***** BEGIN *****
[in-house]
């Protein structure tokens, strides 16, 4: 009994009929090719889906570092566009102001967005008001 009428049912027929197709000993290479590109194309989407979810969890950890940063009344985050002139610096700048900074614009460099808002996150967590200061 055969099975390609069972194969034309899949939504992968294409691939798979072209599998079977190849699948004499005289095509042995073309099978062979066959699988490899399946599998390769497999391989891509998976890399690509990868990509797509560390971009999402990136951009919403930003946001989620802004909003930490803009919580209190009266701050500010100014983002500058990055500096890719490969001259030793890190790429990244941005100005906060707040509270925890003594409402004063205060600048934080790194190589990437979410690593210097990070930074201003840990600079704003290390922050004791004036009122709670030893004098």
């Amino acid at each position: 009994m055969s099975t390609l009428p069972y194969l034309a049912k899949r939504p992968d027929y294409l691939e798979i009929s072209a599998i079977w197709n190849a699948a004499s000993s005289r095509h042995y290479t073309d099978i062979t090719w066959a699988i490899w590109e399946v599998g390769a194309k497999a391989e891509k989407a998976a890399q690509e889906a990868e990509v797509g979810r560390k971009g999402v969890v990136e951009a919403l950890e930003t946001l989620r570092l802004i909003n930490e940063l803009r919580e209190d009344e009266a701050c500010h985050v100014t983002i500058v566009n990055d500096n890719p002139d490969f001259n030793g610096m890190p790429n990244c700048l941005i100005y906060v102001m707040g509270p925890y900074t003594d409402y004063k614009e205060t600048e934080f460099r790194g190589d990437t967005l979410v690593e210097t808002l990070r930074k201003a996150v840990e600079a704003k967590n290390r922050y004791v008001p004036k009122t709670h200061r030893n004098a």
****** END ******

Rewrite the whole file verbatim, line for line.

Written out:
[in-house]
């Protein structure tokens, strides 16, 4: 009994009929090719889906570092566009102001967005008001 009428049912027929197709000993290479590109194309989407979810969890950890940063009344985050002139610096700048900074614009460099808002996150967590200061 055969099975390609069972194969034309899949939504992968294409691939798979072209599998079977190849699948004499005289095509042995073309099978062979066959699988490899399946599998390769497999391989891509998976890399690509990868990509797509560390971009999402990136951009919403930003946001989620802004909003930490803009919580209190009266701050500010100014983002500058990055500096890719490969001259030793890190790429990244941005100005906060707040509270925890003594409402004063205060600048934080790194190589990437979410690593210097990070930074201003840990600079704003290390922050004791004036009122709670030893004098």
């Amino acid at each position: 009994m055969s099975t390609l009428p069972y194969l034309a049912k899949r939504p992968d027929y294409l691939e798979i009929s072209a599998i079977w197709n190849a699948a004499s000993s005289r095509h042995y290479t073309d099978i062979t090719w066959a699988i490899w590109e399946v599998g390769a194309k497999a391989e891509k989407a998976a890399q690509e889906a990868e990509v797509g979810r560390k971009g999402v969890v990136e951009a919403l950890e930003t946001l989620r570092l802004i909003n930490e940063l803009r919580e209190d009344e009266a701050c500010h985050v100014t983002i500058v566009n990055d500096n890719p002139d490969f001259n030793g610096m890190p790429n990244c700048l941005i100005y906060v102001m707040g509270p925890y900074t003594d409402y004063k614009e205060t600048e934080f460099r790194g190589d990437t967005l979410v690593e210097t808002l990070r930074k201003a996150v840990e600079a704003k967590n290390r922050y004791v008001p004036k009122t709670h200061r030893n004098a």